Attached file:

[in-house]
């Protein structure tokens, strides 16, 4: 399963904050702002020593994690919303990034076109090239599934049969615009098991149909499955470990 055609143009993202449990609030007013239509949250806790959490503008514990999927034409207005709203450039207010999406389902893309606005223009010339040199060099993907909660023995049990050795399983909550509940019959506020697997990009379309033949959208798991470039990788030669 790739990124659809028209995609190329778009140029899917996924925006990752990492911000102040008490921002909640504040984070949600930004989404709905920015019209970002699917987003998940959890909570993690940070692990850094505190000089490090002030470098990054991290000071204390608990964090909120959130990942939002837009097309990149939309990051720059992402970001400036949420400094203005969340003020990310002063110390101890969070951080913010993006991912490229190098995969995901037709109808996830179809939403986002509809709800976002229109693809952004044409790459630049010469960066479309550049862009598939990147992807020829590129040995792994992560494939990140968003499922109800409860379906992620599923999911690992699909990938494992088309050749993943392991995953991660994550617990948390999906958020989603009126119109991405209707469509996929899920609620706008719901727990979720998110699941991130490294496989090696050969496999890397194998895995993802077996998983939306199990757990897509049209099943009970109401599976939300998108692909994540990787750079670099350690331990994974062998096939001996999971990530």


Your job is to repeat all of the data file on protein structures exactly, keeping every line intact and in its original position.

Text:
[in-house]
């Protein structure tokens, strides 16, 4: 399963904050702002020593994690919303990034076109090239599934049969615009098991149909499955470990 055609143009993202449990609030007013239509949250806790959490503008514990999927034409207005709203450039207010999406389902893309606005223009010339040199060099993907909660023995049990050795399983909550509940019959506020697997990009379309033949959208798991470039990788030669 790739990124659809028209995609190329778009140029899917996924925006990752990492911000102040008490921002909640504040984070949600930004989404709905920015019209970002699917987003998940959890909570993690940070692990850094505190000089490090002030470098990054991290000071204390608990964090909120959130990942939002837009097309990149939309990051720059992402970001400036949420400094203005969340003020990310002063110390101890969070951080913010993006991912490229190098995969995901037709109808996830179809939403986002509809709800976002229109693809952004044409790459630049010469960066479309550049862009598939990147992807020829590129040995792994992560494939990140968003499922109800409860379906992620599923999911690992699909990938494992088309050749993943392991995953991660994550617990948390999906958020989603009126119109991405209707469509996929899920609620706008719901727990979720998110699941991130490294496989090696050969496999890397194998895995993802077996998983939306199990757990897509049209099943009970109401599976939300998108692909994540990787750079670099350690331990994974062998096939001996999971990530």